Crowhurst, East Sussex

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Crowhurst
Crowhurst railway station
Crowhurst railway station
Crowhurst is located in East Sussex
Crowhurst
Crowhurst
 Crowhurst shown within East Sussex
Area  10.1 km2 (3.9 sq mi) [1]
Population 859 (Parish-2007)[1]
   – density  219 /sq mi (85 /km2)
OS grid reference TQ755125
   – London  50 miles (80 km) NNW 
District Rother
Shire county East Sussex
Region South East
Country England
Sovereign state United Kingdom
Post town BATTLE
Postcode district TN33
Dialling code 01424
Police Sussex
Fire East Sussex
Ambulance South East Coast
EU Parliament South East England
UK Parliament Bexhill and Battle
Website Crowhurst Village
List of places
UK
England
East Sussex

Coordinates: 50°53′N 0°30′E / 50.89°N 0.50°E / 50.89; 0.50

St Georges Churchyard, Crowhurst

Crowhurst is an isolated village situated five miles (8 km) north-west of Hastings in East Sussex. It has a parish council and is located within the Rother District Council.

History[edit]

Crowhurst in 1820, by Henry Harris Lines

The earliest mention of the settlement is in 771, when King Offa of Mercia gave the Bishop of Selsey a piece of land here; a church was then built by the Bishop. Crowhurst (then called Croghyrst) itself remained the king's land until 1412, although various landowners were given possession of it over that time:

  • Robert Count of Eu, after the Norman Conquest of England
  • the Fitz-Lambert family, until the 12th century
  • Walter de Scotney, given by Richard I after the Third Crusade, although Walter forfeited it in 1259, having been found guilty of a crime
  • Sir John Pelham, given to him by Henry IV in 1412; Pelham built the present parish church

Governance[edit]

At a local level, Crowhurst is governed by a parish council which is responsible for street lighting, allotments and recreational areas. It provides a local voice to the district and county councils. The parish council consists of seven councillors. The May 2007 election had ten candidates standing.[2]

Rother District council provides the next level of government with services such as refuse collection, planning consent, leisure amenities and council tax collection. Crowhurst is within the Crowhurst ward, along with the parishes of Ashburnham and Penhurst, Catsfield and part of Battle. In the May 2007 election Crowhurst ward was won by the Conservative candidate.[3]

East Sussex county council is the third tier of government, providing education, libraries and highway maintenance. Crowhurst falls within the Battle and Crowhurst ward. Kathryn Margaret Field, Liberal Democrat, was elected in the May 2005 election with 48.8% of the vote.[4]

The UK Parliament constituency for Crowhurst is Bexhill and Battle. Gregory Barker was re-elected in the May 2010 election.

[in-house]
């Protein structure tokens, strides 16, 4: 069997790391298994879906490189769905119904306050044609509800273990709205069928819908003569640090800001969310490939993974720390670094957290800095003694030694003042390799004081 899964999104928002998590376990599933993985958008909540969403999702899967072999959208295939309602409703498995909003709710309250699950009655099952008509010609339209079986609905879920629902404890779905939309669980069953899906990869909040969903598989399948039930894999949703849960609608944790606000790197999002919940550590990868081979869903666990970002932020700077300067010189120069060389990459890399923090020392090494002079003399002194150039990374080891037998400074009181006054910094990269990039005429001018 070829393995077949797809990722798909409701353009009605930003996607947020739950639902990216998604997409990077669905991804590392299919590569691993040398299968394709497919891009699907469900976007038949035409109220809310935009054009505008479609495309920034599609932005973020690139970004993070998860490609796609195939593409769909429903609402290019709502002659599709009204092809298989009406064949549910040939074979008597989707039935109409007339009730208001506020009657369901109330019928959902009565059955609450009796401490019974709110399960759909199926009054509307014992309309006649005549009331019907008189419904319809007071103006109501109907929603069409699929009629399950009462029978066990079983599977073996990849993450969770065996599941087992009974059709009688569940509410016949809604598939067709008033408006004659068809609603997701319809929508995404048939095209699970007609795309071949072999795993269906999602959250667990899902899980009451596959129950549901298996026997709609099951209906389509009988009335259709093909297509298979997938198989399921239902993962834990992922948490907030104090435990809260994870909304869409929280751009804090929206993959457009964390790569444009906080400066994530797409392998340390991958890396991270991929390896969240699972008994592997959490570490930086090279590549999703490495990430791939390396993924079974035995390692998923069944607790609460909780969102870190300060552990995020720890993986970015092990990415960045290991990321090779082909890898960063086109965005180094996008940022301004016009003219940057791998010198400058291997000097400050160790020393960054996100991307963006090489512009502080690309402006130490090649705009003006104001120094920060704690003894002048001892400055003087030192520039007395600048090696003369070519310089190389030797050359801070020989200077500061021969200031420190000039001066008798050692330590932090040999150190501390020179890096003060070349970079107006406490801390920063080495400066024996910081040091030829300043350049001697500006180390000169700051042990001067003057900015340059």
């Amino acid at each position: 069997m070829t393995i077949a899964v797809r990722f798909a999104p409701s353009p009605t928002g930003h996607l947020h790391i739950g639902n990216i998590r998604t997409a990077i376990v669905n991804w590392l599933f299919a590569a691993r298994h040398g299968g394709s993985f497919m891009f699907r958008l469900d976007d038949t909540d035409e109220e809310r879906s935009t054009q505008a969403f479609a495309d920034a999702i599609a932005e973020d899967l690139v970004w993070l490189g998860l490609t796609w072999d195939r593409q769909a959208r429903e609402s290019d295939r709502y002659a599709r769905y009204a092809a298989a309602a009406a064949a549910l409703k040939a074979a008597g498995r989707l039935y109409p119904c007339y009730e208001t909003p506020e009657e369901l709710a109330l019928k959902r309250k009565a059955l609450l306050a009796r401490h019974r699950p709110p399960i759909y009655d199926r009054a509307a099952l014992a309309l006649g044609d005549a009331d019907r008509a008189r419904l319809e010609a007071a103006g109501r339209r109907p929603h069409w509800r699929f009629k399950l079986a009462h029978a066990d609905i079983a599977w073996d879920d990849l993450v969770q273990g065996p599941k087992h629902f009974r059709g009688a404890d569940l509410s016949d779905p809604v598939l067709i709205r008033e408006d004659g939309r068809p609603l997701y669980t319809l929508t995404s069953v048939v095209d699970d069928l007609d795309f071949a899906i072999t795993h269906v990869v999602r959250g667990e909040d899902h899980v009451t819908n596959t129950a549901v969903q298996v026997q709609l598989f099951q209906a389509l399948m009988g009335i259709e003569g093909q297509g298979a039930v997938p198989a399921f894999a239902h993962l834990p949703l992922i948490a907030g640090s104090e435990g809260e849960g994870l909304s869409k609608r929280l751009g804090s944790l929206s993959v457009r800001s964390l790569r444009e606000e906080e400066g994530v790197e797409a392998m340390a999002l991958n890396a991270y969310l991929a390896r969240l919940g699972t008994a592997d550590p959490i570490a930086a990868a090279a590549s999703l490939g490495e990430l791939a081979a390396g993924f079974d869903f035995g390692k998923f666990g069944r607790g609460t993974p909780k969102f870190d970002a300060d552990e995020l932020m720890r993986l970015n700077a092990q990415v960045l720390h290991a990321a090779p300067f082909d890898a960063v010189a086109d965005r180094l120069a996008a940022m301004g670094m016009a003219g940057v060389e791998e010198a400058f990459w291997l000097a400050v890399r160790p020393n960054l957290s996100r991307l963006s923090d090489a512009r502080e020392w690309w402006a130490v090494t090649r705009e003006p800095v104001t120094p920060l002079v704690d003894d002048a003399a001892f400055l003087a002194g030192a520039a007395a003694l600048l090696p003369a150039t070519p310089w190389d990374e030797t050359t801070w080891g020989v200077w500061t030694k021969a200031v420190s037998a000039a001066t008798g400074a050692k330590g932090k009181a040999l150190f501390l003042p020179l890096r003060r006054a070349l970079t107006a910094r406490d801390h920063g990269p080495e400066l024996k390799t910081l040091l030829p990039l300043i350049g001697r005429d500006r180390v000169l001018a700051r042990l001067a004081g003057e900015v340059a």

At European level, Crowhurst is represented by the South-East region, which holds ten seats in the European Parliament. The June 2004 election returned four Conservatives, two Liberal Democrats, two UK Independence, one Labour and one Green, none of whom live in East Sussex.[5]

The village[edit]

The parish church is dedicated to St George.[6] The ruins of the manor house lie to the south of it.

Although small, the village does have a railway station. It was built in 1902 as a junction station for a branch line to Bexhill. The line crossed nearby marshes on a 17-arch viaduct; the line was closed under the so-called "Beeching cuts" in 1964, and the viaduct was demolished in 1969.

The village has a primary school.[7] The village post office closed in March 2008: until then it served as a convenience store also.[8] There is a pub, The Plough; until 1998 there was a second pub, The Inn at Crowhurst.[9]

Landmarks[edit]

The village is home to the Fore Wood RSPB reserve, part of which is a Site of Special Scientific Interest (SSSI). The interest is due to its ghyll habitat; steep ravines cut into the underlying sandstone.[10] The site is a rich breeding area for birds.

Like the village of the same name in Surrey, this East Sussex Crowhurst also has an ancient yew tree in the church grounds cordoned off by iron railings and reinforced with steel wires to prevent collapse. Age uncertain.

Another SSSI within the parish is Combe Haven. This site is of biological importance due to its diversity of habitat supporting many species of flora and fauna. Alluvial meadows and reed beds cover a large section of the area.[11]

Crowhurst is located within the heart of the Sussex Weald in the designated High Weald Area of Outstanding Natural Beauty.

In film[edit]

A fictionalised version of medieval Crowhurst was presented in the 2009 docudrama 1066 The Battle for Middle Earth, produced by Channel 4.

References[edit]

  1. ^ a b "East Sussex in Figures". East Sussex County Council. Retrieved 2008-04-26. 
  2. ^ "Declaration of Result of Poll—Crowhurst parish". Rother District Council. 5 May 2005. Retrieved 29 November 2008. 
  3. ^ "Declaration of Result of Poll—Crowhurst". Rother District Council. 5 May 2005. Retrieved 24 November 2008. 
  4. ^ "County Council election". Rother District Council. 5 May 2005. Retrieved 19 November 2008. 
  5. ^ "UK MEP's". UK Office of the European Parliament. Archived from the original on 24 January 2007. Retrieved 25 January 2007. 
  6. ^ The parish church photographs
  7. ^ Crowhurst Primary School
  8. ^ Closure of post office
  9. ^ Crowhurst, East Sussex at DMOZ further village information
  10. ^ "Natural England - SSSI (Fore Wood)". English Nature. Retrieved 2008-09-27. 
  11. ^ "Natural England - SSSI (Combe Haven)". English Nature. Retrieved 2008-10-03. 

External links[edit]

Media related to Crowhurst, East Sussex at Wikimedia Commons